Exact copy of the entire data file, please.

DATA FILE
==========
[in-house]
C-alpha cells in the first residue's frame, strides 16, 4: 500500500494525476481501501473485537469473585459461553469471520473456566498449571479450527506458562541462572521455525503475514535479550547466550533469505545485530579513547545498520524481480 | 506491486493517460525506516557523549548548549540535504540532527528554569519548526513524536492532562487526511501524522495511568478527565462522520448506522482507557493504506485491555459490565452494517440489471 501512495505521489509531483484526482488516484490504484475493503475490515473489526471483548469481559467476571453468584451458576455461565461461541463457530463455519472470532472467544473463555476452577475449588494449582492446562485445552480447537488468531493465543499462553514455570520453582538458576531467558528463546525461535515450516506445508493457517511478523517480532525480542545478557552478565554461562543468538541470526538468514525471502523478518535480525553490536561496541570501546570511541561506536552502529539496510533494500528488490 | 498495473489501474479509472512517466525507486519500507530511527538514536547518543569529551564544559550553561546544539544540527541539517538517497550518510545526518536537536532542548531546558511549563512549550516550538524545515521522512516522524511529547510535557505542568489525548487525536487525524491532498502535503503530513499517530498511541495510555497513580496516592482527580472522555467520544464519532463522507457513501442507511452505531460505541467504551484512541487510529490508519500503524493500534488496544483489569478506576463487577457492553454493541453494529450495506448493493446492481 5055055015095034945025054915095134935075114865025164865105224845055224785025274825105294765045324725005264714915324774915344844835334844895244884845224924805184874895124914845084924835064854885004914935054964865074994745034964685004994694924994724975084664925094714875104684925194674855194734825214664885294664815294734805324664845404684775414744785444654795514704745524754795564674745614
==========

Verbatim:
[in-house]
C-alpha cells in the first residue's frame, strides 16, 4: 500500500494525476481501501473485537469473585459461553469471520473456566498449571479450527506458562541462572521455525503475514535479550547466550533469505545485530579513547545498520524481480 | 506491486493517460525506516557523549548548549540535504540532527528554569519548526513524536492532562487526511501524522495511568478527565462522520448506522482507557493504506485491555459490565452494517440489471 501512495505521489509531483484526482488516484490504484475493503475490515473489526471483548469481559467476571453468584451458576455461565461461541463457530463455519472470532472467544473463555476452577475449588494449582492446562485445552480447537488468531493465543499462553514455570520453582538458576531467558528463546525461535515450516506445508493457517511478523517480532525480542545478557552478565554461562543468538541470526538468514525471502523478518535480525553490536561496541570501546570511541561506536552502529539496510533494500528488490 | 498495473489501474479509472512517466525507486519500507530511527538514536547518543569529551564544559550553561546544539544540527541539517538517497550518510545526518536537536532542548531546558511549563512549550516550538524545515521522512516522524511529547510535557505542568489525548487525536487525524491532498502535503503530513499517530498511541495510555497513580496516592482527580472522555467520544464519532463522507457513501442507511452505531460505541467504551484512541487510529490508519500503524493500534488496544483489569478506576463487577457492553454493541453494529450495506448493493446492481 5055055015095034945025054915095134935075114865025164865105224845055224785025274825105294765045324725005264714915324774915344844835334844895244884845224924805184874895124914845084924835064854885004914935054964865074994745034964685004994694924994724975084664925094714875104684925194674855194734825214664885294664815294734805324664845404684775414744785444654795514704745524754795564674745614